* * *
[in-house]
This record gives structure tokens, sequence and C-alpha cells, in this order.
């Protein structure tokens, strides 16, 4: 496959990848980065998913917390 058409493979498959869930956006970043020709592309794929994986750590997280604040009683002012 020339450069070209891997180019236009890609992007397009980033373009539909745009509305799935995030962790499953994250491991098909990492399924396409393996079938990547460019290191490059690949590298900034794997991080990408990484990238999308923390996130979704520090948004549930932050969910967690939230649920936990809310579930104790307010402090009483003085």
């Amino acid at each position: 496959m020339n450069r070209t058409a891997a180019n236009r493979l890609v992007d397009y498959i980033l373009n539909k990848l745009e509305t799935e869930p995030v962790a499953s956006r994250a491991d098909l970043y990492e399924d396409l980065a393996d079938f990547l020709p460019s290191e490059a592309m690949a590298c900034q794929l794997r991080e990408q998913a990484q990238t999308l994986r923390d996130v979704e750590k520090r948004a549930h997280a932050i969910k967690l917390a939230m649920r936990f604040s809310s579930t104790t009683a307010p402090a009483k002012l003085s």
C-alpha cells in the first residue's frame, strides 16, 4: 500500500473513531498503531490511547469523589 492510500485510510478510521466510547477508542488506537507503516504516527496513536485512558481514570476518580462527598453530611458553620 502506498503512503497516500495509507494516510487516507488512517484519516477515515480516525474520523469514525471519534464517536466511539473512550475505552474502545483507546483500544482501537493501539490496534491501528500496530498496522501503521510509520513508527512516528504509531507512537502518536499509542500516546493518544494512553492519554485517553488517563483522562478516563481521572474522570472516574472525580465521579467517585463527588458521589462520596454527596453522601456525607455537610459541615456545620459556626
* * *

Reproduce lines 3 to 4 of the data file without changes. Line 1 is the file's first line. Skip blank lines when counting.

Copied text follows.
């Protein structure tokens, strides 16, 4: 496959990848980065998913917390 058409493979498959869930956006970043020709592309794929994986750590997280604040009683002012 020339450069070209891997180019236009890609992007397009980033373009539909745009509305799935995030962790499953994250491991098909990492399924396409393996079938990547460019290191490059690949590298900034794997991080990408990484990238999308923390996130979704520090948004549930932050969910967690939230649920936990809310579930104790307010402090009483003085």
């Amino acid at each position: 496959m020339n450069r070209t058409a891997a180019n236009r493979l890609v992007d397009y498959i980033l373009n539909k990848l745009e509305t799935e869930p995030v962790a499953s956006r994250a491991d098909l970043y990492e399924d396409l980065a393996d079938f990547l020709p460019s290191e490059a592309m690949a590298c900034q794929l794997r991080e990408q998913a990484q990238t999308l994986r923390d996130v979704e750590k520090r948004a549930h997280a932050i969910k967690l917390a939230m649920r936990f604040s809310s579930t104790t009683a307010p402090a009483k002012l003085s």